Smart cards can be programmed to operate as stored value cards, credit cards, debit cards, ATM cards, calling cards, personal identity cards, critical record storage devices, etc. In these varied capacities, a smart card may be designed to use a number of different application programs. In actual practice, however, an inability to readily develop and operate applications from a variety of sources has limited the type and number of applications placed on the conventional smart card. In fact, most conventional smart cards include only a single application, or at most a single type of application.
This is not surprising when one considers that from programming and implementation perspectives conventional first generation smart cards are little more than an embedded application. That is, first generation cards can be viewed as an application which runs a set of microprocessor-specific instructions on hardware resources. The term “hardware resources” is used to generically indicate the memory and logic circuits, with their associated interfaces, used to execute microprocessor instructions but may also include I/O circuits, power circuits, and the other hardware. First generation smart card applications are written in a very low level, or machine level language. This language is specific to the microprocessor on which the application is intended to run.
Such conventional smart cards do not employ a true operating system. Rather, a specific application written according to the microprocessor instruction set is stored in ROM and executed in accordance with commands received from a terminal. MPCOS, VisaCash, GSM, and Proton are examples of such first generation embedded applications.
A true operating system does not execute commands received from the outside world. Thus, in the context of a smart card, a true operating system will not (is unable to) directly execute commands received from a terminal. Rather, an operating system serves as a conduit and router for commands communicated from a terminal to an application stored on the smart card. Additionally, an operating system serves as a conduit through which an application utilizes the hardware resources. In other words, an operating system provides I/O functions and provides other functionality to applications running on the OS. Since first generation smart cards store only the application code, and since this code must necessarily executes commands received from the terminal, first generation smart cards do not include an operating system. In an attempt to overcome the difficulties, limitations and expense associated with the programing of first generation smart cards, second generation smart cards incorporate an interpreter. An interpreter can be thought of as a library of commands. JAVA and BASIC are common interpreters. A set of commands is defined and identified in the interpreter, any one of which may be “called” by an application. The term “call” or “calling” is used throughout to broadly describe a relationship between two pieces of code in which one piece invokes the other. Commands, functions, definitions and instructions may be used by having one piece of code call another pieces of code. The foregoing pieces of code may reside within the an application or the OS.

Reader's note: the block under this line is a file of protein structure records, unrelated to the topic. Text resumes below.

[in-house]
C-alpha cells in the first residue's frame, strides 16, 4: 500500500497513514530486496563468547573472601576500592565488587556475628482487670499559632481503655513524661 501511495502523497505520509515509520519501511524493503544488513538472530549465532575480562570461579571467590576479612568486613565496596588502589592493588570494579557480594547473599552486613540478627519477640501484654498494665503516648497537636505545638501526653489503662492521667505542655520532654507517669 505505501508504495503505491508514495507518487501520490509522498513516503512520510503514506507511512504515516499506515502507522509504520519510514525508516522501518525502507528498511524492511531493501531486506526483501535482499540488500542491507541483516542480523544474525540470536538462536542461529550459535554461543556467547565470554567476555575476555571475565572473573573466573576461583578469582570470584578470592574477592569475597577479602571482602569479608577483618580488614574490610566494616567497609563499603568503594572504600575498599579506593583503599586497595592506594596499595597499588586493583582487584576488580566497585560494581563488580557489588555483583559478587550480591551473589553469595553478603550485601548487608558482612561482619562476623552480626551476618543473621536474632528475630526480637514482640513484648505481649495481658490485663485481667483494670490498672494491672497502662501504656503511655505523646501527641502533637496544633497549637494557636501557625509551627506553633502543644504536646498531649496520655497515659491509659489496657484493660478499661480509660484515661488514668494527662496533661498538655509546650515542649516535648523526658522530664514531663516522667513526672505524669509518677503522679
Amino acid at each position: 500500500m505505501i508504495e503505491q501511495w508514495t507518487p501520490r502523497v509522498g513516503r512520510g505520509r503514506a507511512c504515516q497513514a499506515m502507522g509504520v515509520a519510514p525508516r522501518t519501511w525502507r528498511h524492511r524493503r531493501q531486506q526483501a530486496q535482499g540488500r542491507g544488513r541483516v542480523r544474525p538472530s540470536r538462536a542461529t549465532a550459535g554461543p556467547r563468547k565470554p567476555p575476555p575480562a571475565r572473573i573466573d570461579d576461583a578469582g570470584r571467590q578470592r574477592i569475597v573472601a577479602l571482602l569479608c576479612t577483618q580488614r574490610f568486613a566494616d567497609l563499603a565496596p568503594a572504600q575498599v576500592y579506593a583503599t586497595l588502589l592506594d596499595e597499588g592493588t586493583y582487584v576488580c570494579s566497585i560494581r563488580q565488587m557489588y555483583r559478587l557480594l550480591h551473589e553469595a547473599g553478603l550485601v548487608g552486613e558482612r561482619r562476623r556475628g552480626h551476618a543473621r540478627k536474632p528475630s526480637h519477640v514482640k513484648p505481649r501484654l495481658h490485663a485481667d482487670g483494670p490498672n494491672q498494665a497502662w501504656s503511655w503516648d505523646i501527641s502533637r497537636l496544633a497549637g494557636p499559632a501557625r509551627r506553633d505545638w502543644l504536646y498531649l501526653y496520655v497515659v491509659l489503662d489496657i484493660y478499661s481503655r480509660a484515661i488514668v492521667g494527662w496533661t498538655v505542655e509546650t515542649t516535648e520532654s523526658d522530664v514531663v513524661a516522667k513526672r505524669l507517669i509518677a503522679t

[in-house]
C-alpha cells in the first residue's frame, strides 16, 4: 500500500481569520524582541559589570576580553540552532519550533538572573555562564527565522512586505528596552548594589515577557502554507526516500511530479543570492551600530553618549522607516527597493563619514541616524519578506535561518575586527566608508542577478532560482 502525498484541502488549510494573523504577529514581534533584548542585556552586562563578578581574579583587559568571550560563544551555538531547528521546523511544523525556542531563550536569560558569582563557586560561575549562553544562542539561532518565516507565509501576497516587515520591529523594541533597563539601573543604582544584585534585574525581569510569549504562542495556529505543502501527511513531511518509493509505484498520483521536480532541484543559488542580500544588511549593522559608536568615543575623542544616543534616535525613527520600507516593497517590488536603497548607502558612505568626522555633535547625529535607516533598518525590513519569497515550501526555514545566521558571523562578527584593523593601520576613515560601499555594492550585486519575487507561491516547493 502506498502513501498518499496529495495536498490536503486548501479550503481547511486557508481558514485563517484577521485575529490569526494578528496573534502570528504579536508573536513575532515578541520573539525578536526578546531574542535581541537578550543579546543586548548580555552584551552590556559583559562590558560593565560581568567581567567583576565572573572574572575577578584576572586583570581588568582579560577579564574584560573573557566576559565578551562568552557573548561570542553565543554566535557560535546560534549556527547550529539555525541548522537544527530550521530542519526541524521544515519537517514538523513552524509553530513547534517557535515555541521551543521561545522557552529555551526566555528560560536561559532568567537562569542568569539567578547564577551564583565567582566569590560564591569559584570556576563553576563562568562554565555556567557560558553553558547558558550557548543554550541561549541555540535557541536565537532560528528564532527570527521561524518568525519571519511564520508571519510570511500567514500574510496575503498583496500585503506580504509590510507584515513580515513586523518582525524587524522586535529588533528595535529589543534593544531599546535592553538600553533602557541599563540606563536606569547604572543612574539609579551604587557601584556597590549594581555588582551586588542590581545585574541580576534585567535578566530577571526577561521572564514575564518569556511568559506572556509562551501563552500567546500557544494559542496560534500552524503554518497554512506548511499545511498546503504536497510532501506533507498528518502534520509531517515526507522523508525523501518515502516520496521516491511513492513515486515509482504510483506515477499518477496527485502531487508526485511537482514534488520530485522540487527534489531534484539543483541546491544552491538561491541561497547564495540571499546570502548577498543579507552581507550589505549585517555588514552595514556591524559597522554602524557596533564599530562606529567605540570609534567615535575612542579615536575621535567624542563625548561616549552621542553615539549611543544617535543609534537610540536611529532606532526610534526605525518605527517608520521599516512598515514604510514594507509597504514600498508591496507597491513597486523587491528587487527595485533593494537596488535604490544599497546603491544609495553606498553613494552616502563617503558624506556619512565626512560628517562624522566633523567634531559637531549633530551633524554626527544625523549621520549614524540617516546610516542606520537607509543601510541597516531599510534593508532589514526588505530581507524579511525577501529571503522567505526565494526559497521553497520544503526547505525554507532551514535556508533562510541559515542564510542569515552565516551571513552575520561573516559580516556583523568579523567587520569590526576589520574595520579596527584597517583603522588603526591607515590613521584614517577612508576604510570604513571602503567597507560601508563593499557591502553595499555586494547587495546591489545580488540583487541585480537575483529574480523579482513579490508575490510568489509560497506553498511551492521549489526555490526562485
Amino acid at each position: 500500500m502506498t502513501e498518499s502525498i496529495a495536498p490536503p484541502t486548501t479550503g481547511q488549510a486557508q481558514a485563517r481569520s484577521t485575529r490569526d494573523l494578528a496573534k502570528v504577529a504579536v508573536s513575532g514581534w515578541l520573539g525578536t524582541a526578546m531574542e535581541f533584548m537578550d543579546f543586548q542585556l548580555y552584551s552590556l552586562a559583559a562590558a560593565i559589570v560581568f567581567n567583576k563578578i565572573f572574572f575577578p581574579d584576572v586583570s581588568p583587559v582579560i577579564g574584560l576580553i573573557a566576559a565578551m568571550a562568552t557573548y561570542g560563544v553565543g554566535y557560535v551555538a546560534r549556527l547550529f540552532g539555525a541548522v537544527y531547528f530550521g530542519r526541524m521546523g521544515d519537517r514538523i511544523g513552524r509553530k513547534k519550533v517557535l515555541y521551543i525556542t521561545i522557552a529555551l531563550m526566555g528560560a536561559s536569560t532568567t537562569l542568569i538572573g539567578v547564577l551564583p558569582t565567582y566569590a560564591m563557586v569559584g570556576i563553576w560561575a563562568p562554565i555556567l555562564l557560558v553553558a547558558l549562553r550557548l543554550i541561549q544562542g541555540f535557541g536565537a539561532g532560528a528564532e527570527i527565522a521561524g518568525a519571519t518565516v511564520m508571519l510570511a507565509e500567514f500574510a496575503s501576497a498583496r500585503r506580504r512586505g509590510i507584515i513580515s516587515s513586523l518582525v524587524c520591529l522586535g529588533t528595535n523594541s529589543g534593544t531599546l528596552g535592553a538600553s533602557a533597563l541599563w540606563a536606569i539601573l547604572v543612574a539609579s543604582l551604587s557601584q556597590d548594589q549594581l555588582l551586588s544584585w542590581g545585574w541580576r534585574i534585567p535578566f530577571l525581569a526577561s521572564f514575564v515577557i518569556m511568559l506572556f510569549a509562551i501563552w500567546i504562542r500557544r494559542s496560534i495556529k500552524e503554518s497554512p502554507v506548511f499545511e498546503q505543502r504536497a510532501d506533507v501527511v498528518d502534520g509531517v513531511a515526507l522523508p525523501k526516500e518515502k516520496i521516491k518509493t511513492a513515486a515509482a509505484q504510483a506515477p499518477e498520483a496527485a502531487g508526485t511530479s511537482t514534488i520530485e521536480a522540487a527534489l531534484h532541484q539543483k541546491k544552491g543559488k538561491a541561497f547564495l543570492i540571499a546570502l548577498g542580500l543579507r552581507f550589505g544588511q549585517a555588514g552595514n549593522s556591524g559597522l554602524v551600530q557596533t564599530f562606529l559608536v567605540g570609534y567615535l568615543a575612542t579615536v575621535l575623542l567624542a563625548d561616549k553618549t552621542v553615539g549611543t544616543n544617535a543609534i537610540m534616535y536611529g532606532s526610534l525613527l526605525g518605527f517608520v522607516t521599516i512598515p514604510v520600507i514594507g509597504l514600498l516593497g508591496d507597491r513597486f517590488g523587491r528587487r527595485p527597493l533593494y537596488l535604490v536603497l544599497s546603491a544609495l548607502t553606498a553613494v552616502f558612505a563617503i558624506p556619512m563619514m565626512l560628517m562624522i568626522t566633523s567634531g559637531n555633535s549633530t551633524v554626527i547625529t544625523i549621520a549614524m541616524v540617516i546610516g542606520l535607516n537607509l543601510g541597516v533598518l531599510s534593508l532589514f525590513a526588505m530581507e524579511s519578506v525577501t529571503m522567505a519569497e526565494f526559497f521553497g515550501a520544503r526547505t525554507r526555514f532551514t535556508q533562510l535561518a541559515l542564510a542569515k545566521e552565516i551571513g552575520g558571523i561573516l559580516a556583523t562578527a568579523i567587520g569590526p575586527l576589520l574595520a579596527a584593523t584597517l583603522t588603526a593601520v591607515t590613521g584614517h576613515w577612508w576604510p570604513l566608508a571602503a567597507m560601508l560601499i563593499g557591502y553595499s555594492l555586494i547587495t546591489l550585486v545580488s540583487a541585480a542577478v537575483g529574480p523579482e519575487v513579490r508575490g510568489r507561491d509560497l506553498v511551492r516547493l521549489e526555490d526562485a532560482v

Conceptually, an interpreter can be thought of residing between an application and the hardware resources of the smart card. Thus, an application running on a second generation smart card gains access to the hardware resources only through the interpreter which converts a command into one or more microprocessor instructions.
The interpreter effectively provides a higher level of abstraction and a programming language reflecting this level of abstraction with which a broader class of programmers may effectively write applications. However, the definition of commands by the interpreter, which promotes programming efficiency and standardization, necessarily restricts programing flexibility since an interpreter will never define the entire range of commands theoretically made possible by an unrestricted combination of the microprocessor instructions. Thus, by use of an interpreter programming flexibility is traded away for programming ease and standardization. The use of an interpreter also slows program execution since commands must be converted into microprocessor instructions before execution.
Further, since conventional smart cards implement the file structure defined by ISO-7816, part 4, the use of an interpreter comes as an additional penalty to programming flexibility. That is, ISO-7816, part 4 already confines an application programmer to a certain command set used to define a standard file architecture. On top of this restriction, the interpreter further confines the programmer to another fixed set of commands. If a particular functionality is not defined by a command in the interpreter's library, the functionality can not be implemented within an application.
As a result of their application-specific or interpreter/file structure-specific nature, first and second generation smart cards rarely incorporate more than one significant application. Where multiple applications are present on a conventional smart card, the applications are closely or commonly developed in order to successfully run together on the card. Until very recently, there has been no real ability to run multiple applications from different vendors on a single smart card.